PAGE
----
Nutrient deficiencies were a significant problem identified in the SEANUTS II study, which suggested 'most children' in the four countries did not meet the average needs of calcium and vitamin D intake. “More than 70% of the children in all four countries did not meet the average needs for calcium and more than 84% did not meet the average vitamin D requirements,” detailed Dr Poh Bee Koon.
Dairy protein intake and malnutrition in SE Asia
Prof Jalaludin singled out the importance of protein intake for children to reach their growth potential. He stressed that it isn't just about how much protein is in the diet, the protein quality is an important factor determining health outcomes.
According to the nutrition expert, the average height in developing countries correlates with ‘protein quantity’ while the average height in developed economies relates to the ‘protein quality’ in children’s diets. Low protein quality in some ‘highly developed’ SE Asian countries explains low height averages in those areas, he suggested.
The need to deliver all nine essential amino acids in a form that is readily digestible means that animal proteins, especially dairy, could play an important role in improving nutritional outcomes for children in SE Asia, Prof Jalaludin argued. “Animal protein, in particular milk, is important to support growth as it contains the nine essential amino acids, whose utilisation is dependent of the availability of all the nine EAAs.”
Dr Khanh Tran Van, from the Micronutrient Department at the National Institute of Nutrition in Vietnam, agreed that increased consumption of milk and dairy could make an important contribution to combat the development of chronic diseases and improve childhood nutrition in the region.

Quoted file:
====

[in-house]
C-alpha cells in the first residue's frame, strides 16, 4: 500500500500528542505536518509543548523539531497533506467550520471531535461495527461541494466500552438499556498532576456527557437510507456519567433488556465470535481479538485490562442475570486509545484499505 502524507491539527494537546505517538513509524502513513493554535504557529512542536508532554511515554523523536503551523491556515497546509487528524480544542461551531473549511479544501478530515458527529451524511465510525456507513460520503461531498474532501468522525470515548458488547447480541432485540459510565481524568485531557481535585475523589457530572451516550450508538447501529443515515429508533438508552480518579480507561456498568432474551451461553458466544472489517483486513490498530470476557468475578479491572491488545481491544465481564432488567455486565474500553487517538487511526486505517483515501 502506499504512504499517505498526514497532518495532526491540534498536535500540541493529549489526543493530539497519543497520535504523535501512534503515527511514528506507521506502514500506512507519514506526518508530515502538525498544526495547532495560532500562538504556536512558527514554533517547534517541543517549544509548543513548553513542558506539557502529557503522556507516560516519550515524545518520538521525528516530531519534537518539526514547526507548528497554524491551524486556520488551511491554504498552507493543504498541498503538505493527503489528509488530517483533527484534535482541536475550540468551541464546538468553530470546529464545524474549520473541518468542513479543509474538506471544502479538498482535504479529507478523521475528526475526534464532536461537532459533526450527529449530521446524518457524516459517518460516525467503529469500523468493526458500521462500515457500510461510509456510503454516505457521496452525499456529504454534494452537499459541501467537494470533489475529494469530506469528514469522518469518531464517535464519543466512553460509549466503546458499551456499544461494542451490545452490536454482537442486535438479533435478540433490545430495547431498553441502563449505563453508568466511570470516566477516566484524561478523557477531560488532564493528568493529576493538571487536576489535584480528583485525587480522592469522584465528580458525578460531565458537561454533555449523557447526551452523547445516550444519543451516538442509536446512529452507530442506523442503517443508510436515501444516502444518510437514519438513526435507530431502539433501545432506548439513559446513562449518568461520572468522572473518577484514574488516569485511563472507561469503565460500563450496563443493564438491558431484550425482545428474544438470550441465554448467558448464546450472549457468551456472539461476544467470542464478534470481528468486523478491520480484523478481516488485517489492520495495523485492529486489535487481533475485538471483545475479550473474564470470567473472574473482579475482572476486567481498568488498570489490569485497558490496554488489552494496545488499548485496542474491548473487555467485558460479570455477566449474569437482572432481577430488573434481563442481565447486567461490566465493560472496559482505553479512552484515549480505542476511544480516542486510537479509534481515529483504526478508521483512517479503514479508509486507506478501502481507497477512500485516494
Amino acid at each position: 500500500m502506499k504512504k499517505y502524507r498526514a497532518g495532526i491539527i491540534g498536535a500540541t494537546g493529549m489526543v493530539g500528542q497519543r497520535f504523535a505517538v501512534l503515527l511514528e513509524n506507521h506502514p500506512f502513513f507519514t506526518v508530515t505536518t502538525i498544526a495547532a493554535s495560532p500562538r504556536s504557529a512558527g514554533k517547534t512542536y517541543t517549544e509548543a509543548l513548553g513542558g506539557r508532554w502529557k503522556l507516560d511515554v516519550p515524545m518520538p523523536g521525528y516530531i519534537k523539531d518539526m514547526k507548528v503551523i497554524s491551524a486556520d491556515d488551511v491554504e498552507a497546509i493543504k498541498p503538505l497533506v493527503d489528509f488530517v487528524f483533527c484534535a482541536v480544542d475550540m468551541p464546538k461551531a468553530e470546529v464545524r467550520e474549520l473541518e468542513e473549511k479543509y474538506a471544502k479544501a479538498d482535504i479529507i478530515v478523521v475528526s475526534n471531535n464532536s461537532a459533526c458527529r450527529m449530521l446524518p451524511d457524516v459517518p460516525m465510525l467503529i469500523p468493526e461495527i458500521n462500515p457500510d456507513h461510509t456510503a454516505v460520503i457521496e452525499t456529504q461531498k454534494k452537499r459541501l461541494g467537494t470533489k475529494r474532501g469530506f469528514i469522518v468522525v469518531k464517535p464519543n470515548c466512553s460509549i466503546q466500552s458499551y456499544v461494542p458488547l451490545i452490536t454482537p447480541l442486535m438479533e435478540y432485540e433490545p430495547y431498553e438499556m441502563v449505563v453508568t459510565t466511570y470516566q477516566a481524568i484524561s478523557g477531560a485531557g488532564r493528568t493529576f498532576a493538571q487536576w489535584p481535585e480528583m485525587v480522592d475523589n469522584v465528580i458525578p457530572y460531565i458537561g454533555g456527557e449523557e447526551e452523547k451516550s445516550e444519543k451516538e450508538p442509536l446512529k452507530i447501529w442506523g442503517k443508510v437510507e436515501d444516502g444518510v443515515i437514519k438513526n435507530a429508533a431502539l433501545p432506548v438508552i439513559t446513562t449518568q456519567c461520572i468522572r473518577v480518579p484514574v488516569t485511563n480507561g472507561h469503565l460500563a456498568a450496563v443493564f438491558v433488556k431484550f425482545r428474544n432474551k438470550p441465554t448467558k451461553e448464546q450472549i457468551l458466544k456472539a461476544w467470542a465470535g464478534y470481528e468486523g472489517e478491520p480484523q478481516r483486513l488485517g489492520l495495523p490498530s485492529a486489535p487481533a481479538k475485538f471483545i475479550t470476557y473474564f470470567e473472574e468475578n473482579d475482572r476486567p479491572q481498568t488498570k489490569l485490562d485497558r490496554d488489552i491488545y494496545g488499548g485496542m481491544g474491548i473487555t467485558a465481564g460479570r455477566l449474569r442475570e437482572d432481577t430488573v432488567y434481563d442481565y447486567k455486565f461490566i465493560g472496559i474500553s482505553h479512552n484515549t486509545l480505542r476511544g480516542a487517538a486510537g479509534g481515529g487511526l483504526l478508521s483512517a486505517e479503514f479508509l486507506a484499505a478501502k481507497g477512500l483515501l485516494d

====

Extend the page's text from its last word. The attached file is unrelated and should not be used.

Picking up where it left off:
“Milk and dairy contribute to meeting nutrient recommendations and protect against the most prevalent chromic diseases,” she told the audience, citing research linking dairy consumption with reduced risk of childhood obesity, no or reduced risk of type 2 diabetes and cardiovascular disease, and benefits for bone mineral density.
FrieslandCampina working to fill nutritional gaps
FrieslandCampina, the European dairy cooperative that commissioned and sponsored the study, said that the triple burden of malnutrition and the consequences this has for children in SE Asia mean it is a ‘matter of great importance’ that nutritional gaps are filled with ‘proper nutrition interventions and educational programmes’.
“Research is key to getting a better understanding of local nutritional needs. The results from this study will help FrieslandCampina in developing better and affordable products that meet the nutritional needs of children and in setting up programmes to promote a well-balanced diet and active lifestyle in collaboration with local authorities, health workers and schools,” said Margrethe Jonkman, Global Director of Research & Development at FrieslandCampina.
Describing the research as a 'milestone' in understanding the nutrition and health status of children in Southeast Asia, Jonkman said: “The collected information is key to develop programs and dairy products to support the nutritional health status of young children.”